Regional Amenity Guide T ET S A RIVER M=37 0 KM = 590 HM = 375 Tetsa River Campground (Regional) M=365 KM=580 Tel: 250-774-2541 A 25 site, unserviced campground Tetsa River Services M=370, KM=590 HM=375 Tel: 250-774-1005 • www.tetsariver.com Email: firstname.lastname@example.org • Open year round Cabins, 30 campsites including pul through sites, power, shower/ washrooms, and a dump station. You will also find gas, a gift shop, and cafe. Stop in for some fresh basked cinnamon buns or smoked bacon. S U M MIT L AKE M=37 5 KM = 601 HM = 397 Summit Lake Campground (Provincial) M=375 KM=397 HM=392 A 28 site, unserviced campground. Reservations not available. TO AD RIV ER M=40 5 KM=651 HM = 422 Folding Mountain Bed and Breakfast (Mile 419 Alaska Hwy) Tel: 250-232-5451 www.foldingmtn.com • Email: email@example.com A cozy lodge in the middle of the serene Rocky Mountains offers hiking and snow shoeing trails, wildlife viewing, fireplace and pool table. Bed and bail options are also available for people traveling with horses. Rocky Mountain Lodge M=379 KM=610 HM=392 Tel: 250-774-7001 • Email: firstname.lastname@example.org Open seasonally, small motel and open camping area. Gas station and confectionary available. Near trailhead for Baba Canyon. Toad River Lodge M=404.6 KM=650 HM=422 Tel: 250-232-5401• Fax: 250-232-5215 www.toadriverlodge.com Email: email@example.com • Open year round Toad River Lodge offers a 10 room motel, private, full-service 23-site campground, restaurant, gift shop, post office, pay phone, Greyhound bus depot, cabins, internet service, repair services & gas station. Stone Mountain Safaris Lodge M=409 KM=658 Tel: 250-232-5469 • www.stonemtnsafaris.com Email: BnB@stonemountainsafaris.com Offers hiking trips, horseback trips, wildlife viewing, photo safaris, guided hunting trips, a bed & breakfast, trap-line adventures, flight seeing & cross country skiing. The Poplars M=426 KM=690 Tel: 250-232-5465 • Email: firstname.lastname@example.org 30 RV sites, some with full or partial hookups. Level, treed pull-throughs, showers, water, tent sites, sewer dump and log cabins.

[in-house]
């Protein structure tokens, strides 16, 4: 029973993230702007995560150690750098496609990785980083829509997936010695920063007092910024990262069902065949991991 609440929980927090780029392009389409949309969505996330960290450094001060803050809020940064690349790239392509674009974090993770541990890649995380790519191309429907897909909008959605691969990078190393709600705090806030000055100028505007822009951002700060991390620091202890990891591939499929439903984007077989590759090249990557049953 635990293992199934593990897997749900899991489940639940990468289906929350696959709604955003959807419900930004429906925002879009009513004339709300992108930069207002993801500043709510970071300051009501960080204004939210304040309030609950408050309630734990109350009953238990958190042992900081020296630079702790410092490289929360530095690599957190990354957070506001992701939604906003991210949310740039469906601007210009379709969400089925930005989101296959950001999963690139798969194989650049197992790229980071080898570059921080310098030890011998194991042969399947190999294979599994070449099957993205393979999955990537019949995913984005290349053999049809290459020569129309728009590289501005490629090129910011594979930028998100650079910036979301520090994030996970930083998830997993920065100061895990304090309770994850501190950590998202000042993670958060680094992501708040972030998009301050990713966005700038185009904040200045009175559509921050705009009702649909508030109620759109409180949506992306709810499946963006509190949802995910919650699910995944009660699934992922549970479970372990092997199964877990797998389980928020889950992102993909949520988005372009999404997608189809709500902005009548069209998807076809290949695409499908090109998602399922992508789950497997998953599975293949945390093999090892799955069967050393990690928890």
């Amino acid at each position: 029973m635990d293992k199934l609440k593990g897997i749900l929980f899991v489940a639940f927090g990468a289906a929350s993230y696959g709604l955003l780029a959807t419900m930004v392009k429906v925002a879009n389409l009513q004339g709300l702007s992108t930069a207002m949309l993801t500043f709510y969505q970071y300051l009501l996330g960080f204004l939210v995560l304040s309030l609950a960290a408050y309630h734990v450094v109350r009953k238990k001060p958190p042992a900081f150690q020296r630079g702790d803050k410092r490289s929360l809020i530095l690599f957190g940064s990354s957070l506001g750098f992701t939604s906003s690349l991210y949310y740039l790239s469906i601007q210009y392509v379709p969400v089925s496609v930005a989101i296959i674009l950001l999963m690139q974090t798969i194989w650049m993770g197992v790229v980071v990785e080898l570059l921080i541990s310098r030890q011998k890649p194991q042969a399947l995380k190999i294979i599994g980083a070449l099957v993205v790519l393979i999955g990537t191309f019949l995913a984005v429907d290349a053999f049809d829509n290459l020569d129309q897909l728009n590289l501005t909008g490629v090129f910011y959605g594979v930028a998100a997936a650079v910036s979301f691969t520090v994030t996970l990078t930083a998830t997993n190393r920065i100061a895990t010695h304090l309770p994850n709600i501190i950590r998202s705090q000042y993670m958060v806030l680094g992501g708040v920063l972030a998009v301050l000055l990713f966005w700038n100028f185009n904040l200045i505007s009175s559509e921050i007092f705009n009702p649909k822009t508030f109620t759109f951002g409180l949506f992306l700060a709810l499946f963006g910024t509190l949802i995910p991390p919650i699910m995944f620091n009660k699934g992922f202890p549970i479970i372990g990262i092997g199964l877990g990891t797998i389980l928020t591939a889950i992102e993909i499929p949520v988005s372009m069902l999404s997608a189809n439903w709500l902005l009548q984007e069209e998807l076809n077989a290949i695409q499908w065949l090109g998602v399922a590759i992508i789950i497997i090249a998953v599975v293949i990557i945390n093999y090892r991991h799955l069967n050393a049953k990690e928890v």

= DESIGNATED PUBLIC WASHROOMS ** During Operating Hours
MU NC HO LAKE: M=45 6 K M = 700 HM = 456 Double G Services M=456 KM=700 HM=456 Tel: 250-277-6970 • www.doublegservice.com Email: email@example.com Open year round. Restaurant, gas station and small motel. Strawberry Flats Campground (Provincial) M=460 KM=705 A 15 site unserviced campground. Reservations not available. Northern Rockies Lodge & Liard Air Services M=461 KM=712 HM=462 Tel: 250-776-3481 • Toll Free: 800-663-5269 www.northern-rockies-lodge.com • Open year round Luxurious lodge accommodation, a full serviced RV campground (open seasonally), European-style restaurant, gas station, fly-in adventures. McDonald Campground (Provincial) M=462 KM=712 Tel: 604-689-9025 • Toll Free: 800-689-9025 www.discovercamping.ca A 15 site unserviced campground. Reservations not available. Muncho Lake Lodge & RV Park M=463 KM=714 Tel: 250-776-3005 Open seasonally. RV sites, camping & a small boat launch. Stop in to take in some fresh mountain air and spend the night but a short stroll from the lake. L I AR D R I VER HOT SPRING S M = 477 KM = 764 HM = 496 Liard River Hot Springs Campground (Provincial) M=477 KM=764 HM=496 A 53 site unserviced campground. Reservations made through website: www.discovercamping.ca Liard Hot Springs Lodge (FNFN) Ltd. M=477 KM=764 HM=496 Tel: 250-776-7349 • Toll Free: 866-939-2522 Restaurant, hotel rooms, full-serviced seasonal campground, gas, only minutes walk from the hot springs. Mould Creek Campground M=498 KM=801 Tel: 250-776-7010 • 250-321-1235 Email: firstname.lastname@example.org Open year round. This campground located just past the hot springs offers a mixture of treed tent, RV sites and cabins. C O AL R I V ER M=51 4 KM=827 HM = 533 Coal River Lodge M=514 KM=827 HM=533 Tel: 250-776-7306 • www.coalriverlodge.com Email: email@example.com • Open seasonally Restaurant, motel, full-serviced campground & gas station.